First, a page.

A couple of days back, my five-year old son came to me and naively told me that we should replace our current hand wash with Dettol’s. I asked him, “Who told you?” I thought he must have learned this from his teachers at school (teachers are the best brand advocates). But to my surprise, he told me that he saw a Dettol’s TV commercial.

It is easy for brands to persuade the delicate minds of kids. But we all know how kids can influence decisions of parents when it comes to grocery shopping. They use their pester power and make parents buy things of their choice. This small episode also made me think that how strong brands influence every person, not just kids, in a consumer society.

As a brand manager, if you are following some tried and tested rules to create powerful brands, you would certainly like to read this article. In our management schools, faculty members always discuss brand building practices followed by Hegarty and Ogilvy. After leaving the institute, we tend to forget those important lessons we learned from the best marketing books. No worries! This piece takes you back to the advertising gospels you read in your college library.

How to Create a Strong Brand

Honesty is the best policy

When I was a student, a question would always puzzle me: can advertising sell bad products? After reading ‘Ogilvy on Advertising’ I got the answer and the answer is: yes, advertising can sell bad products, but only once. You can fool your consumers only once; next time the consumer perceives the product is second-rate and never buys it again. This causes severe financial loss to the brand owners or manufacturers, whose profits come from repeat purchases. The best way to increase the sale of a product is to improve the product. This is particularly true of food products; the consumer is amazingly quick to notice an improvement in taste and buy the product more often.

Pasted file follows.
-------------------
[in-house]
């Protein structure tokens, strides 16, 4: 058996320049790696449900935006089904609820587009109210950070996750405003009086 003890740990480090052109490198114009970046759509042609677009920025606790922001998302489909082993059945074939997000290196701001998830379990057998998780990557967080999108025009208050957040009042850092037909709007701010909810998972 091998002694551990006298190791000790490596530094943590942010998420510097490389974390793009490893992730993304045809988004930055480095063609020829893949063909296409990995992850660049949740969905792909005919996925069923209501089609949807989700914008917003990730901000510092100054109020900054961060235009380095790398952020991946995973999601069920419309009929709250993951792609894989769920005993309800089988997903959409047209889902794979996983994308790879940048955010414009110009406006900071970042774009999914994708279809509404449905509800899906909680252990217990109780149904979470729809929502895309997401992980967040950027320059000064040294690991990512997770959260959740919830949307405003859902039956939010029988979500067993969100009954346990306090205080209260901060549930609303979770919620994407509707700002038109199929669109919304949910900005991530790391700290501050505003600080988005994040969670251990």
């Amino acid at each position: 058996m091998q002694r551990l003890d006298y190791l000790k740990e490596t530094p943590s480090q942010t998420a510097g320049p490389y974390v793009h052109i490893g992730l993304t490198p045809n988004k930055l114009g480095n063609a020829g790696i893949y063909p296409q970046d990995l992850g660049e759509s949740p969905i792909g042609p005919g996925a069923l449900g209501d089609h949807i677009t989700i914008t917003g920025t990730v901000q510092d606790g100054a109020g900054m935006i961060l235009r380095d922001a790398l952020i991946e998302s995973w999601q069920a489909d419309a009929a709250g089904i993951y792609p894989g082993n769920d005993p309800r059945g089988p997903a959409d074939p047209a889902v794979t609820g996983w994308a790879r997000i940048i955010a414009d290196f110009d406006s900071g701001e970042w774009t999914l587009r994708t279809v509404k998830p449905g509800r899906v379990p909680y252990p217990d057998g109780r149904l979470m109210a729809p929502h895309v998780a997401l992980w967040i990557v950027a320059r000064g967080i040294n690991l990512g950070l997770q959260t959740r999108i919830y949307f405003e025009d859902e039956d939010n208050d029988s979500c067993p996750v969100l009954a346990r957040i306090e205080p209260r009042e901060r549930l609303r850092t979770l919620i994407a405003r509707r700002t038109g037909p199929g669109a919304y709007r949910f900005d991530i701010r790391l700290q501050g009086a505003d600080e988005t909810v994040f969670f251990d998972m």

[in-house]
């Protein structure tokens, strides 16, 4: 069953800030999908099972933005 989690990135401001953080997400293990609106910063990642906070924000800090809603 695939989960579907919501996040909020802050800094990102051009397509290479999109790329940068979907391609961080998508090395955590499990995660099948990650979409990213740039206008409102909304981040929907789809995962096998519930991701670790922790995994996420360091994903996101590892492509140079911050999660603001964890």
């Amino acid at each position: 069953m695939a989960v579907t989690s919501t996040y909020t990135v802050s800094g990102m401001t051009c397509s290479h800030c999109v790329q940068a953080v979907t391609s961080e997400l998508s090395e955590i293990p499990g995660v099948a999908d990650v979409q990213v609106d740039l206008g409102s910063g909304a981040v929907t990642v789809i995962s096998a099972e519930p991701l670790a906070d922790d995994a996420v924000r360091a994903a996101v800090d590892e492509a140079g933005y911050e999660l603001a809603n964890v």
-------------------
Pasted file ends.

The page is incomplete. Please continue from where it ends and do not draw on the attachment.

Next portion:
Remember: To achieve permanent place in consumers’ minds and hearts, you may have to bear some temporary loss. This practice is sincerely followed by some car makers, who recall their cars to fix some technical problems.

Trust is at the core of the existence of brands

Gone are the days when consumers used to purchase goods from their local community. Today, the consumer is more mobile and wealthy; he doesn’t have any qualms about buying goods from strangers. This means, consumers trust those strangers and goods they are selling. They know that they are getting a reliable and efficient service or product. This is Trust they put in the brands. Win the trust of consumers and you will get that permanent place in the heart and mind of consumer. To win the trust of consumers, your brand should fulfil the promise it communicates to users.

Think like your audience

I am in the habit of slagging off brand managers, who never think about their audience. During my career as copywriter, I had many altercations with brand managers, who used to approach me with rubbish designs approved by the chairman. I would ask them a single question: Is chairman or managing director going to use the product or service? They would become speechless. My point is that while building a strong brand, brand managers should think like target audience.

Today, owing to new technology, brands are controlled by consumers more than ever. The consumer’s part in a brand’s success is now even more fundamental and indeed precarious.

Hegarty on Advertising, p42

If any brand manager fails to understand this fact, the brand has no future. Great brands have discarded the conventional idea that the world revolves around them – products and services. If as a brand owner, you are obsessed with yourself, your brand will soon become extinct.

The key to great marketing is never to stop thinking like your audience. If you do this then you don’t lose touch with what it feels like to be excited and entertained by a great product or service – you have to be constantly intrigued by the world around you and what it offers. I try to live by that philosophy. I work in advertising, I don’t live in advertising. Understanding the role your brand plays in people’s lives and knowing how to make it more relevant is crucial.

Hegarty on Advertising, p43.

To sum up, honesty and trust are key factors every brand manager should keep in mind while building strong brands. It is important to stay loyal and passionate about the company you work for, but remember that products and services you are selling are meant for audience and not for the company.